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Fungus Beetle

Key features


 These beetles are small, approximately 1 to 3.8 mm in length, reddish brown in colour and frequently covered with yellowish hairs.


The most common pest species have a pronounced thickening to the front facing angle of the prothorax and may have projections along the lateral margins of the prothorax.


The antennae of the cryptophagids are eleven segmented with an obvious three-segmented club.

Their larvae are 2 to 3mm long, yellowish white with two horn-like projections at the hind end.


Biology

These beetles, as their name suggests, eat moulds and fungal conidia and hyphae in their larval and adult stages.


The adult female beetles lay eggs singly amongst the moulds and the larvae emerge from the eggs to feed.

Once mature, the larvae pupate in small cracks and crevices amongst the fungi.

In common with other insects, development times are influenced by temperature, relative humidity, moisture content, quantity and quality of food. The following figures are therefore only a guide.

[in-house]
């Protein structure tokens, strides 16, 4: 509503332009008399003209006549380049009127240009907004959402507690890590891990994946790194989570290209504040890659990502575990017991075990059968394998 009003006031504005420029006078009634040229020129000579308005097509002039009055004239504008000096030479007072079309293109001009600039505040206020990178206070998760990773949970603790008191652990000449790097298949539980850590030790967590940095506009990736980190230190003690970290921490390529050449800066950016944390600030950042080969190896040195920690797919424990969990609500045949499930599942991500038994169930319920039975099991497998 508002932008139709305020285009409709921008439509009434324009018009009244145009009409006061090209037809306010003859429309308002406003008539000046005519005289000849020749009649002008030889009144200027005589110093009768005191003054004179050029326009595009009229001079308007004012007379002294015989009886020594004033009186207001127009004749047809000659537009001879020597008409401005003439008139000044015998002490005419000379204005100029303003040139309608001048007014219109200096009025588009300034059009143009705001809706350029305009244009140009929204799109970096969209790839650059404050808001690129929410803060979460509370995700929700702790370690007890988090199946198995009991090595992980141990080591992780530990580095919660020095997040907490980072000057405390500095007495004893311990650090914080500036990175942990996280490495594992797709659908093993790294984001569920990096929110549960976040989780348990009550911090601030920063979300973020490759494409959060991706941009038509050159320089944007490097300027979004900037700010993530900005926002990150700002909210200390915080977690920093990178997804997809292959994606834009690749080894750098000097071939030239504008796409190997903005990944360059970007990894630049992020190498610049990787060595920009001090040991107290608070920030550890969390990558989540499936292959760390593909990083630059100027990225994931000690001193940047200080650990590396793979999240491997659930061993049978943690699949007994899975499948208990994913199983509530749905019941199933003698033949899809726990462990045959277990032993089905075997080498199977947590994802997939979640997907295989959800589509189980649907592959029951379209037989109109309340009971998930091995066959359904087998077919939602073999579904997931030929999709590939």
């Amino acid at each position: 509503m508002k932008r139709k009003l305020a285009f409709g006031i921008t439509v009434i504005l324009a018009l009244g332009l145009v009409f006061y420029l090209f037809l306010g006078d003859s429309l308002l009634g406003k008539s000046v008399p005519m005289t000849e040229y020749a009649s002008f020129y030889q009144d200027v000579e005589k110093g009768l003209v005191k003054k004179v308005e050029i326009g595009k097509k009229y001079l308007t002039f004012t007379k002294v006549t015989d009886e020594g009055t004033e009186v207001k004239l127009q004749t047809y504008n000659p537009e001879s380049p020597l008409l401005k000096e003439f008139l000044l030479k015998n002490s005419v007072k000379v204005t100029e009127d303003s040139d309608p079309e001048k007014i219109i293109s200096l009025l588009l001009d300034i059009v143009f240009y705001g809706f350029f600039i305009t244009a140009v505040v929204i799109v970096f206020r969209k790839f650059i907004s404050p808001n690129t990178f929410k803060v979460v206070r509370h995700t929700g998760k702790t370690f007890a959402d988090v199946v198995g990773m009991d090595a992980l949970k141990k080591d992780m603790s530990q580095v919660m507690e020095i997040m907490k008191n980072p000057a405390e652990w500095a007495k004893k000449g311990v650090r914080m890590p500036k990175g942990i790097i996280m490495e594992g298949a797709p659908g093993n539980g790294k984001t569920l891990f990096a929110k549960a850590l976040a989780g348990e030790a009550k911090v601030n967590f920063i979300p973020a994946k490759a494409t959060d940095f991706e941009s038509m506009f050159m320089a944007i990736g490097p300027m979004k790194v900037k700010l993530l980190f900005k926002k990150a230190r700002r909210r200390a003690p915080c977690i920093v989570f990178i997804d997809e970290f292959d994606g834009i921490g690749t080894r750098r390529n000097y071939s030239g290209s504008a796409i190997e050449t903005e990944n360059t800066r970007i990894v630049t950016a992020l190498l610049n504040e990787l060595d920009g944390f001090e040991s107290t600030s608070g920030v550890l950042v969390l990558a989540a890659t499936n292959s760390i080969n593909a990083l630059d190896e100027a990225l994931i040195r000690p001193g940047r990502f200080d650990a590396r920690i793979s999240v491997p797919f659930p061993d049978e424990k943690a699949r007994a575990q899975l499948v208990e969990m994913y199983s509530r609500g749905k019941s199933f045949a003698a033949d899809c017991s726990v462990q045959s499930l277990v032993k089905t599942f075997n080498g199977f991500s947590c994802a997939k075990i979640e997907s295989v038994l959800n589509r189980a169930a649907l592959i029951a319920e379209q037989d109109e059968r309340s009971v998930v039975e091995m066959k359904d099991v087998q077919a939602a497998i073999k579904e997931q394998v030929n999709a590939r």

Distribution

Worldwide. 134 species occur in Europe. 100 species are found in the UK.


Significance

The beetles, as mentioned above, feed on moulds and wherever these organisms are to be found, the beetles thrive. They are frequently minor pests of stored grain and hay when dampness is a problem and also they can frequently be found in newly built or refurbished houses/office with recent plaster work where the plaster sustains quite substantial fungal and mould populations. The beetles can be found crawling over the walls in large numbers. The vast majority of cryptophagid beetles are not pest species and are to be found in leaf litter, animal nests, hollow trees ect.

 

Control

Please call East Lancashire Pest Control on 0800 023 6116